First thing’s first: I did not have particularly high hopes for Judas Priest’s first album post-KK Downing. How could they carry on without such a vital element of their sound? Priest found an answer in relative newcomer Richie Faulkner. Having impressed many with his arrangement on Christopher Lee’s Charlemagne: the Omens of Death, I found myself with a glimmer of hope for the metal titan’s first album in 6 years. I was not disappointed. The relatively lacklustre title track aside (which a friend pointed out to me is essentially a rewrite of Painkiller favourite ‘Hell Patrol’), Redeemer of Souls is easily one of the best heavy metal records of the year. The almighty Priest has made a spectacular return, reminding everyone why they are undisputed legends of the genre.
The album starts strong with ‘Dragonaut’, a typical Priest epic with a distinct Painkiller feel. Since that was their last truly great album, this is far from a bad place to start. In fact, the rest of the album appears to be inspired by all the greatest moments in Priest history, even recalling elements of their much-lauded 70s material (see: ‘Crossfire’). I was worried I would be disappoint by Rob Halford’s vocal performance, having been unmoved by the monotone ‘March of the Damned’, but I was proven wrong in the best possible way. Halford’s phenomenal range is on full display throughout the album; with ‘Halls of Valhalla’ featuring a thunderous ascending vocal scream which defies belief. Richie Faulkner is no mere fill-in either, receiving co-writing credits on all 13 tracks. It shows too, as the band sounds more ferocious than they have in over a decade. ‘Sword of Damocles’ possesses the sort of grandiosity that would make Manowar blush, and deserves a place next to all the greatest Priest classics.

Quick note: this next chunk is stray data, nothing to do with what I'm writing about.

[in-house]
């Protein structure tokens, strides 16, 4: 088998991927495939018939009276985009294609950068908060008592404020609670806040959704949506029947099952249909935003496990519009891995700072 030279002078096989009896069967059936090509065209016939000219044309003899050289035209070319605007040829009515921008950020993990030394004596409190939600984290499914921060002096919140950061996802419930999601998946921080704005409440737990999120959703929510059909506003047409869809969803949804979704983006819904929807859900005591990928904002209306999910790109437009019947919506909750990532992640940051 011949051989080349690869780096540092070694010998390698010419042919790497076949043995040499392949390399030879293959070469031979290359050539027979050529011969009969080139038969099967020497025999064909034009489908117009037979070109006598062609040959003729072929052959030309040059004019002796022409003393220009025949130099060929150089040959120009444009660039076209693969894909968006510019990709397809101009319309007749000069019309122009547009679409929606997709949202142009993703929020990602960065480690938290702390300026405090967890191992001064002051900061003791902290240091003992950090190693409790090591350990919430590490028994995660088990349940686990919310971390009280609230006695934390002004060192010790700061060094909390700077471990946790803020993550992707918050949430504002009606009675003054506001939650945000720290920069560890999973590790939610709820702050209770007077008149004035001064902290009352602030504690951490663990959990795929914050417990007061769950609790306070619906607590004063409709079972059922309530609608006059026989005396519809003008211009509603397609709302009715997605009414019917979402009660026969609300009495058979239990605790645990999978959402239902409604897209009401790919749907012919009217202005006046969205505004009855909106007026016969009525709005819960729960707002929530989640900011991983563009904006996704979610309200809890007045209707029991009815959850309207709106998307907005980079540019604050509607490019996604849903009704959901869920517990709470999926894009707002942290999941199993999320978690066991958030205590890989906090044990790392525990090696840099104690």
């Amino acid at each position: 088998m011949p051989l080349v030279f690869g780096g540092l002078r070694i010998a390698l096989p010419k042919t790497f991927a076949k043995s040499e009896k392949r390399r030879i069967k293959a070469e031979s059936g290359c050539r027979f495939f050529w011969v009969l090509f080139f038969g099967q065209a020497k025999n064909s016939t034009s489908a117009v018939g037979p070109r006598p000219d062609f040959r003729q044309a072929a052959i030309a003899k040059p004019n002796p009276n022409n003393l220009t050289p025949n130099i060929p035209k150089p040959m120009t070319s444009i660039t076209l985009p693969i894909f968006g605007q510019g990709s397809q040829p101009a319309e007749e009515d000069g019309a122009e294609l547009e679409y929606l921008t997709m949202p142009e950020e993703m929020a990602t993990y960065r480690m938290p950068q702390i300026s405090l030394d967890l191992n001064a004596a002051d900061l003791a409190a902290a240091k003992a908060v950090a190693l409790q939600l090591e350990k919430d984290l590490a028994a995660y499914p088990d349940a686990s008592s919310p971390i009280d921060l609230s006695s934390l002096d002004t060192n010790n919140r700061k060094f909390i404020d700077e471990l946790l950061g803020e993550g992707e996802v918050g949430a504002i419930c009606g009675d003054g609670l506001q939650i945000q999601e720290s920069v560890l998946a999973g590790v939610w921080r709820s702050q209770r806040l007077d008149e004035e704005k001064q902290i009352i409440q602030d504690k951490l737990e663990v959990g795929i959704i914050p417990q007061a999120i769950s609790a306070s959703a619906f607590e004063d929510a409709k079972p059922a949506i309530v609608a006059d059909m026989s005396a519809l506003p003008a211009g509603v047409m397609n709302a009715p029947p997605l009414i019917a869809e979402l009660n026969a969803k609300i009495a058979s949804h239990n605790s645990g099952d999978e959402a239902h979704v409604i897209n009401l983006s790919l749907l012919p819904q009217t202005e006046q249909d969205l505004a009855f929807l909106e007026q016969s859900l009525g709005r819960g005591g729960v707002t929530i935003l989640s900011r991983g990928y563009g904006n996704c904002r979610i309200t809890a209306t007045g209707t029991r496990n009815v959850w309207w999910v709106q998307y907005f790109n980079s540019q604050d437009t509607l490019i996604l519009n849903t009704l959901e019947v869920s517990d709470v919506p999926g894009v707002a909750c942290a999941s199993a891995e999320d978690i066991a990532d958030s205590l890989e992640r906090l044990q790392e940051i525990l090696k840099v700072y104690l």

Redeemer of Souls isn’t quite all killer-no filler, with the aforementioned title track proving little more than a passable rewrite. Elsewhere, ‘March of the Damned’ has Halford sounding legitimately old on record, perhaps for the first time ever. The plodding riff is gargantuan, but The Metal God comes off sounding more like latter-day Ozzy Osbourne than the air-raid siren we know and love. ‘Metalizer’, perhaps ironically, is the least convincing song on the album. Attempting to recapture the sheer speed of Painkiller, Priest has come up with a riff which no amount of enthusiasm can save. These are minor nick-picks, though, on an otherwise show-stopping display of fist-pumping heavy metal. If listening to this doesn’t make you feel like a warrior about to go into battle, I’m afraid you have no soul. Closing with the speed metal tenacity of ‘Battle Cry’ and the Epic ballad ‘Beginning of the End’, The Metal God can be assured I stand at the ready.